Lovers have seemed confused by the calm veneer when they might’ve been a bit shady and exclaimed, “It’s OK to be upset! Aren’t you upset? You’re not mad at me?” Friends have nearly yelled, “Why aren’t you ANGRY!?”
The shield has been so intricately integrated inside of my veins, in my marrow, that I didn’t even think I was covering rage. I truly had no clue. And I’m only now beginning to see this truth.
That’s because the shield is not effective; it just allows me to not take the full hit of hurt.
Part of this comes from an intertwined and rooted inner story that demands perfection.
This story says: If I stay true to these roles, maybe then I’ll be accepted. Good enough to be loved on the raw days when dullness comes over me, when my bones are tired and an inner-ache softly cries, yearning to be gently held, then told – genuinely – that I’m beautiful.
Maybe then, all my flaws – my size, this body – will be overlooked and I won’t hear that old diatribe that slithers through self-love and hisses: “See … there’s a reason you weren’t chosen. You won’t ever be enough. Look at you! You were warned about this your whole life. Maybe this time, if you lose the weight you’ve gained it will be better. Someone might see past your size. What makes you think being exactly who you are right NOW is enough?”
This gets triggered when a scab, nearly healed, gets picked … an event that loops you back, reminding you of the web of patterns you’ve created and played a role in.
As challenging as it is to write this (even embarrassing), I know I am not alone.
So many of us feel similarly from time to time.
Most of us, probably.
Our culture, society, familial structures, churches, and even school systems teach us to compare ourselves to others, to measure our worth against something or someone outside of ourselves.
Rarely are we taught that our imperfections are just as sacred and holy as the magnificent light within us. Rarely are we taught that it’s OK or safe to fully own and express all of our feelings, like a musical scale, singing each note – whether sharp or flat – accepting the range of them in any moment as a way to honor and nurture ourselves while recognizing that we are truly beautiful – scabs, tired bones, and all.
These patterns and roles that I’ve clung to throughout my life are reaching their hands out, asking to be dissolved along with the marriage.
And that’s hard. Scary. Change would be required.
It means truly feeling and acknowledging painful emotions. It means creating firmer boundaries.
It means ripping off the masks of being nice all the time: because I am not always nice, forgiving, lenient, understanding, free of judgment, or compassionate! I absolutely can be selfish, self-centered, and wrapped up in my teensy little world.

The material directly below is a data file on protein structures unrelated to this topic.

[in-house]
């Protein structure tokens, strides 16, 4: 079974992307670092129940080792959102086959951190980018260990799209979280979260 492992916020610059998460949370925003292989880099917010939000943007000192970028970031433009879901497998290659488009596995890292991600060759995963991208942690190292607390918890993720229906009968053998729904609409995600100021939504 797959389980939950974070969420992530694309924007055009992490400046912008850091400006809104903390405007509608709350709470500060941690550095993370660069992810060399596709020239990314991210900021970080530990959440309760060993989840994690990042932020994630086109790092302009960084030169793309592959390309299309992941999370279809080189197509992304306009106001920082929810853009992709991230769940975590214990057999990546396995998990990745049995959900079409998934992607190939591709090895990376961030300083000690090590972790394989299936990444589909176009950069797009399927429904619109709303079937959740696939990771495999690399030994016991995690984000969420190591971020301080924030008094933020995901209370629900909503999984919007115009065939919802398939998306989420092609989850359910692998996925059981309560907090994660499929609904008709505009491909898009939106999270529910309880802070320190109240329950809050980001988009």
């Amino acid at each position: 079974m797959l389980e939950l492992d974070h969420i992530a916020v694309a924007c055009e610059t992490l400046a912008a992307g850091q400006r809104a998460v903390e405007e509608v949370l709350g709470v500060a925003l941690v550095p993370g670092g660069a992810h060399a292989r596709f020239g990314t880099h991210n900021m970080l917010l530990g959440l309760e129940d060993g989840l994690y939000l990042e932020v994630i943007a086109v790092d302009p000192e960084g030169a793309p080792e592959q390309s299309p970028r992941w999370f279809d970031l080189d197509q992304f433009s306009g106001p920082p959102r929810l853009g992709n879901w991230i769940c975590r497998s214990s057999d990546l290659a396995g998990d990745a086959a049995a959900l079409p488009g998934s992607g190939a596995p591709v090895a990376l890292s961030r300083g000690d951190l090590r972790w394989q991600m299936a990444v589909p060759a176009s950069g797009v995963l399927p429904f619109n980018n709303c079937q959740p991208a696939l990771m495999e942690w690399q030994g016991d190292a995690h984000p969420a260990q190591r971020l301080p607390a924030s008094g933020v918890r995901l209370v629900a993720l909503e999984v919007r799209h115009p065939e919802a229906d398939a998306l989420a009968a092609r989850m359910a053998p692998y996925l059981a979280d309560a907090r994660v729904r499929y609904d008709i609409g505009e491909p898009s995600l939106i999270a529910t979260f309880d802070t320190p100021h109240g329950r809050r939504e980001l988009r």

… But most of all, it means letting go and trusting that I AM really enough. Just as I am right now.
I have choices to make.
Will I allow myself to be imperfect, to feel rage along with ecstasy, and be true to myself, knowing my real worth?
Will I release, with love, relationships that no longer nourish?
Because this is life, right?
We are imperfect.
There will always be scabby little scars.
And that is OK. In fact, that’s more than OK. It’s the place where we can pour our love the most.
So as I begin to dissolve these patterns and roles and very slowly lay down my golden shield – and as you join me to do the same – it feels that there will be a place of inner warmth and embrace, holding us, loving us, and cherishing us.
There, we will hear the whisper: “You are enough.”
I don’t know about you, but it’s hard for me to say no … even during times it would serve me well.
But no constricts my throat, squeezes tight, and doesn’t let go. So, instead of feeling uncomfortable and listening to my intuition, I’ve said yes when no was the best – most honest – answer. I said:
Yes to the easy university, the safer choice.
Yes to men who didn’t have genuine interest in me.
Yes to moving continents when I knew the change would risk my marriage.
Yes to letting men return in hopes that promises would be kept this time.
These are ways I’ve compromised myself. Sold out.
Each yes whittled at my integrity and discipline to set clear, firm boundaries. I’d bend – if not break – my truth to fit nicely into the palm of someone else’s life, their needs, their desires. I gave away my sovereignty and power to reign over my life with surety and clarity.
Why did I say yes when I knew deep inside I should say no? Why was it difficult to trust myself?
It’s not that I was unsure about what I wanted and needed; the problem was I didn’t believe I was worthy of my desires. Deep inside, I worried that what I most wanted was a wistful dream, something unattainable. (I still struggle with this belief at times.)
See, if I said yes, maybe I’d get a sliver, a semblance of what I wanted. That was enough. I accepted, heartily and gratefully, the crumbs tossed in my direction instead of insisting on the whole damn loaf that I was craving and denying myself.